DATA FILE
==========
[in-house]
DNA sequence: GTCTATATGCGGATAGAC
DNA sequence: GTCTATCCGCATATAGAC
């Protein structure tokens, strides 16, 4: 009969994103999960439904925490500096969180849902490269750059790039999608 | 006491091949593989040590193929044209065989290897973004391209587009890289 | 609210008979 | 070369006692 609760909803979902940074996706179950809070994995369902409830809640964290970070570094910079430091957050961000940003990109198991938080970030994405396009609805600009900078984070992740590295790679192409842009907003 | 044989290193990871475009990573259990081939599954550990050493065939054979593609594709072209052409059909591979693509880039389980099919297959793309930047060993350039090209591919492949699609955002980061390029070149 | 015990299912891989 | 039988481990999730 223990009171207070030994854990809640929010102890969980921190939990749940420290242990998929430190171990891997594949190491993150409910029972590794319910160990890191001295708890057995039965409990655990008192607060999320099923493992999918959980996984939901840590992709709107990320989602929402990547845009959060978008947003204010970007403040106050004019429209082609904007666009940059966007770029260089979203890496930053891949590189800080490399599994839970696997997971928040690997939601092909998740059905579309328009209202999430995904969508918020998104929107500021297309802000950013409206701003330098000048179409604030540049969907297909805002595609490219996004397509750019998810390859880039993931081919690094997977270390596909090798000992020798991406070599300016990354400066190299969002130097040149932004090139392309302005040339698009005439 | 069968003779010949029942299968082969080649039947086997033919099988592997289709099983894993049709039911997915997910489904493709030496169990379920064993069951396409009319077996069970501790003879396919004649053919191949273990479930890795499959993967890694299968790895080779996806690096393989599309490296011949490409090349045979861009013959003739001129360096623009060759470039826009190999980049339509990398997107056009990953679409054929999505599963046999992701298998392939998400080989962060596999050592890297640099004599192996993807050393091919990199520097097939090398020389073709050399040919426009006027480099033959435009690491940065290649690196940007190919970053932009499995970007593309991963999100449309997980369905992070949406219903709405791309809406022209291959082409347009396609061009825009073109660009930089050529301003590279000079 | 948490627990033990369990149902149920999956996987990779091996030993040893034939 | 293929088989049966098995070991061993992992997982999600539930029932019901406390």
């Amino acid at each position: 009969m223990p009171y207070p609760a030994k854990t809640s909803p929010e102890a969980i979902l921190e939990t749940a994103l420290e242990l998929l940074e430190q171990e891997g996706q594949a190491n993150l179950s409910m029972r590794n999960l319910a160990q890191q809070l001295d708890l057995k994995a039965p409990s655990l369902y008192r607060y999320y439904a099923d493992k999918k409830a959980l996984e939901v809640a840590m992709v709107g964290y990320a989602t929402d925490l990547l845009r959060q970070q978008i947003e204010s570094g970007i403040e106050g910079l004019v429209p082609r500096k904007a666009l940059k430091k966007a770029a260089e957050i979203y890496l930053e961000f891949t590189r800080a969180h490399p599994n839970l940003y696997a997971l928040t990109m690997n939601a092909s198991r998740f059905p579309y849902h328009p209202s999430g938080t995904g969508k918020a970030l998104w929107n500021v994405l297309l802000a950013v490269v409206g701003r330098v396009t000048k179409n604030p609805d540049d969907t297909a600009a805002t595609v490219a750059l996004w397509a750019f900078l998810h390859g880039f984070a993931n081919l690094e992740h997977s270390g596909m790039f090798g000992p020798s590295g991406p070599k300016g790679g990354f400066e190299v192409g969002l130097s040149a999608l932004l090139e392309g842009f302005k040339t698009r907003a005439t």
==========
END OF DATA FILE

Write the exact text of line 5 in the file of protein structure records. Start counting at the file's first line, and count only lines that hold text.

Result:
């Amino acid at each position: 009969m223990p009171y207070p609760a030994k854990t809640s909803p929010e102890a969980i979902l921190e939990t749940a994103l420290e242990l998929l940074e430190q171990e891997g996706q594949a190491n993150l179950s409910m029972r590794n999960l319910a160990q890191q809070l001295d708890l057995k994995a039965p409990s655990l369902y008192r607060y999320y439904a099923d493992k999918k409830a959980l996984e939901v809640a840590m992709v709107g964290y990320a989602t929402d925490l990547l845009r959060q970070q978008i947003e204010s570094g970007i403040e106050g910079l004019v429209p082609r500096k904007a666009l940059k430091k966007a770029a260089e957050i979203y890496l930053e961000f891949t590189r800080a969180h490399p599994n839970l940003y696997a997971l928040t990109m690997n939601a092909s198991r998740f059905p579309y849902h328009p209202s999430g938080t995904g969508k918020a970030l998104w929107n500021v994405l297309l802000a950013v490269v409206g701003r330098v396009t000048k179409n604030p609805d540049d969907t297909a600009a805002t595609v490219a750059l996004w397509a750019f900078l998810h390859g880039f984070a993931n081919l690094e992740h997977s270390g596909m790039f090798g000992p020798s590295g991406p070599k300016g790679g990354f400066e190299v192409g969002l130097s040149a999608l932004l090139e392309g842009f302005k040339t698009r907003a005439t």